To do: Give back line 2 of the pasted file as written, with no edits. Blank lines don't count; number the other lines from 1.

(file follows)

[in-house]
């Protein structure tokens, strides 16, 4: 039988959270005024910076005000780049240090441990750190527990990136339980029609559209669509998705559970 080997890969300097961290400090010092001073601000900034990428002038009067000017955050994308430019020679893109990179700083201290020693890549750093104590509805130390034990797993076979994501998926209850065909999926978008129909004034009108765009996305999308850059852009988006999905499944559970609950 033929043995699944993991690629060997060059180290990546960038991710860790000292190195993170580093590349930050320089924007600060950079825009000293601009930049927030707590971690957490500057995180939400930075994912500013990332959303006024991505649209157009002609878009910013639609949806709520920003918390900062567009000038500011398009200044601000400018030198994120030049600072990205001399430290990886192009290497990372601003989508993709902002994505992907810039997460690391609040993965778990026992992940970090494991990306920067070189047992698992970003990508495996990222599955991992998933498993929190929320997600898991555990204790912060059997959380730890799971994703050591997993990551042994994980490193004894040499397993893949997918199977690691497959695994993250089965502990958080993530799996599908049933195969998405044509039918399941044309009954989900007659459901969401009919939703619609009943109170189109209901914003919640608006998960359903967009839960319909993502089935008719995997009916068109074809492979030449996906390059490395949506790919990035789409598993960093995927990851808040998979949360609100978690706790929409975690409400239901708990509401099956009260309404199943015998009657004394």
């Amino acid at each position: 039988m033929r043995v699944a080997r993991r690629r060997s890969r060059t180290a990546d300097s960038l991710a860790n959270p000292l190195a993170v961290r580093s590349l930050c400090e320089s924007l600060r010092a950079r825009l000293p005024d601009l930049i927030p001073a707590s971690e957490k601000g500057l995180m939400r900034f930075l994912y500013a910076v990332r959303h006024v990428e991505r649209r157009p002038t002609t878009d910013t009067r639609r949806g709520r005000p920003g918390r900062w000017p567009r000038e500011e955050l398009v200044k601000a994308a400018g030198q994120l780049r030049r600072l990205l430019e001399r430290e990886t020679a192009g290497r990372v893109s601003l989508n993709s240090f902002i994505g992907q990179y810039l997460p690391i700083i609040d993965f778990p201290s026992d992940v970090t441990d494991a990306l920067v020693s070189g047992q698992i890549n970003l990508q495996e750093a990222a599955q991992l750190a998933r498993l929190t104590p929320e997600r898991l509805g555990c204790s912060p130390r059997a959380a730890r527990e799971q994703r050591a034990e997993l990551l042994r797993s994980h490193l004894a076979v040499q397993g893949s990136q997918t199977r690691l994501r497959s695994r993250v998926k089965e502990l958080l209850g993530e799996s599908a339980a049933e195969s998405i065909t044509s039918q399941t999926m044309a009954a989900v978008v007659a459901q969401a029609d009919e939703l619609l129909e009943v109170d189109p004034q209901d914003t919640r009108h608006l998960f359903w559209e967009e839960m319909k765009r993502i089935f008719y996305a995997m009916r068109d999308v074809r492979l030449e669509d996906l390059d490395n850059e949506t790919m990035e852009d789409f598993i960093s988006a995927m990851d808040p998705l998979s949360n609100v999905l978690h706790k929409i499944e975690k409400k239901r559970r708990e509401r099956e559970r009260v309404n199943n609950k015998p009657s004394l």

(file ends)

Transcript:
């Protein structure tokens, strides 16, 4: 039988959270005024910076005000780049240090441990750190527990990136339980029609559209669509998705559970 080997890969300097961290400090010092001073601000900034990428002038009067000017955050994308430019020679893109990179700083201290020693890549750093104590509805130390034990797993076979994501998926209850065909999926978008129909004034009108765009996305999308850059852009988006999905499944559970609950 033929043995699944993991690629060997060059180290990546960038991710860790000292190195993170580093590349930050320089924007600060950079825009000293601009930049927030707590971690957490500057995180939400930075994912500013990332959303006024991505649209157009002609878009910013639609949806709520920003918390900062567009000038500011398009200044601000400018030198994120030049600072990205001399430290990886192009290497990372601003989508993709902002994505992907810039997460690391609040993965778990026992992940970090494991990306920067070189047992698992970003990508495996990222599955991992998933498993929190929320997600898991555990204790912060059997959380730890799971994703050591997993990551042994994980490193004894040499397993893949997918199977690691497959695994993250089965502990958080993530799996599908049933195969998405044509039918399941044309009954989900007659459901969401009919939703619609009943109170189109209901914003919640608006998960359903967009839960319909993502089935008719995997009916068109074809492979030449996906390059490395949506790919990035789409598993960093995927990851808040998979949360609100978690706790929409975690409400239901708990509401099956009260309404199943015998009657004394």